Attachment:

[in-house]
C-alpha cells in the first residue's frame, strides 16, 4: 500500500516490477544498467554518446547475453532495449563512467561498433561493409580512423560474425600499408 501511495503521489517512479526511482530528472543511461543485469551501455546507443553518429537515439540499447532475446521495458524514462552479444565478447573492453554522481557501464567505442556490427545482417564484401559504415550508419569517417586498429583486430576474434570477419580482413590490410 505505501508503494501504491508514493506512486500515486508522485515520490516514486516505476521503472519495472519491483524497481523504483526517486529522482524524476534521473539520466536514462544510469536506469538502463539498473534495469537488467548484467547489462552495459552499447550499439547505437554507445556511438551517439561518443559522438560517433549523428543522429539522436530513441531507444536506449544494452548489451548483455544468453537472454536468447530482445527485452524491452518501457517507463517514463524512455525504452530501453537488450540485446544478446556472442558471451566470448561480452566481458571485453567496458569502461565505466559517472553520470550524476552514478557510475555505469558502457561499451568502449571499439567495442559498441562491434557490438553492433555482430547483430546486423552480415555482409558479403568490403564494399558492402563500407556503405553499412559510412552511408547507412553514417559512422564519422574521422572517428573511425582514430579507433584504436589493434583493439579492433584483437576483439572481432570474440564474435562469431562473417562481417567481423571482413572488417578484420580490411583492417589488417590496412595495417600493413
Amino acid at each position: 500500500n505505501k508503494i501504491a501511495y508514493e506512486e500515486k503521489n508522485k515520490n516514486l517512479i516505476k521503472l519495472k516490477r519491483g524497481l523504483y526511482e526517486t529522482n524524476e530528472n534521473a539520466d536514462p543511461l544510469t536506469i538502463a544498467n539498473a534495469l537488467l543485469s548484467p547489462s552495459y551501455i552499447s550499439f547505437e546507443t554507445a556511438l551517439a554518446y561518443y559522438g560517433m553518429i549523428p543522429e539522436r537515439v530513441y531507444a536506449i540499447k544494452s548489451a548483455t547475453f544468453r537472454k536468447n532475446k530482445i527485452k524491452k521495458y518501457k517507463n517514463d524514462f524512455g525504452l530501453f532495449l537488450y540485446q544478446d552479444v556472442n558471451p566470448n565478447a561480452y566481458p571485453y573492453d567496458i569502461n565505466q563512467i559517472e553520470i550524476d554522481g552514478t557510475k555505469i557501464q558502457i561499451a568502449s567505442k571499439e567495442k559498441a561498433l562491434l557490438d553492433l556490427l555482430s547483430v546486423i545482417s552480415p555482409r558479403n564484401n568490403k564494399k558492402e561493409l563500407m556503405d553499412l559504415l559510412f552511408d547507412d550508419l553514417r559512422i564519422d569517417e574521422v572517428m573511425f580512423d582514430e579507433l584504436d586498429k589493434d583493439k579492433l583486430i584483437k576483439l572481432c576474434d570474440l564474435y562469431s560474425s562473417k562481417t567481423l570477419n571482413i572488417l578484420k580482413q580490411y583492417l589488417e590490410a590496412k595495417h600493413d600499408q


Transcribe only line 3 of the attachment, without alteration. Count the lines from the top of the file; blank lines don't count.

Amino acid at each position: 500500500n505505501k508503494i501504491a501511495y508514493e506512486e500515486k503521489n508522485k515520490n516514486l517512479i516505476k521503472l519495472k516490477r519491483g524497481l523504483y526511482e526517486t529522482n524524476e530528472n534521473a539520466d536514462p543511461l544510469t536506469i538502463a544498467n539498473a534495469l537488467l543485469s548484467p547489462s552495459y551501455i552499447s550499439f547505437e546507443t554507445a556511438l551517439a554518446y561518443y559522438g560517433m553518429i549523428p543522429e539522436r537515439v530513441y531507444a536506449i540499447k544494452s548489451a548483455t547475453f544468453r537472454k536468447n532475446k530482445i527485452k524491452k521495458y518501457k517507463n517514463d524514462f524512455g525504452l530501453f532495449l537488450y540485446q544478446d552479444v556472442n558471451p566470448n565478447a561480452y566481458p571485453y573492453d567496458i569502461n565505466q563512467i559517472e553520470i550524476d554522481g552514478t557510475k555505469i557501464q558502457i561499451a568502449s567505442k571499439e567495442k559498441a561498433l562491434l557490438d553492433l556490427l555482430s547483430v546486423i545482417s552480415p555482409r558479403n564484401n568490403k564494399k558492402e561493409l563500407m556503405d553499412l559504415l559510412f552511408d547507412d550508419l553514417r559512422i564519422d569517417e574521422v572517428m573511425f580512423d582514430e579507433l584504436d586498429k589493434d583493439k579492433l583486430i584483437k576483439l572481432c576474434d570474440l564474435y562469431s560474425s562473417k562481417t567481423l570477419n571482413i572488417l578484420k580482413q580490411y583492417l589488417e590490410a590496412k595495417h600493413d600499408q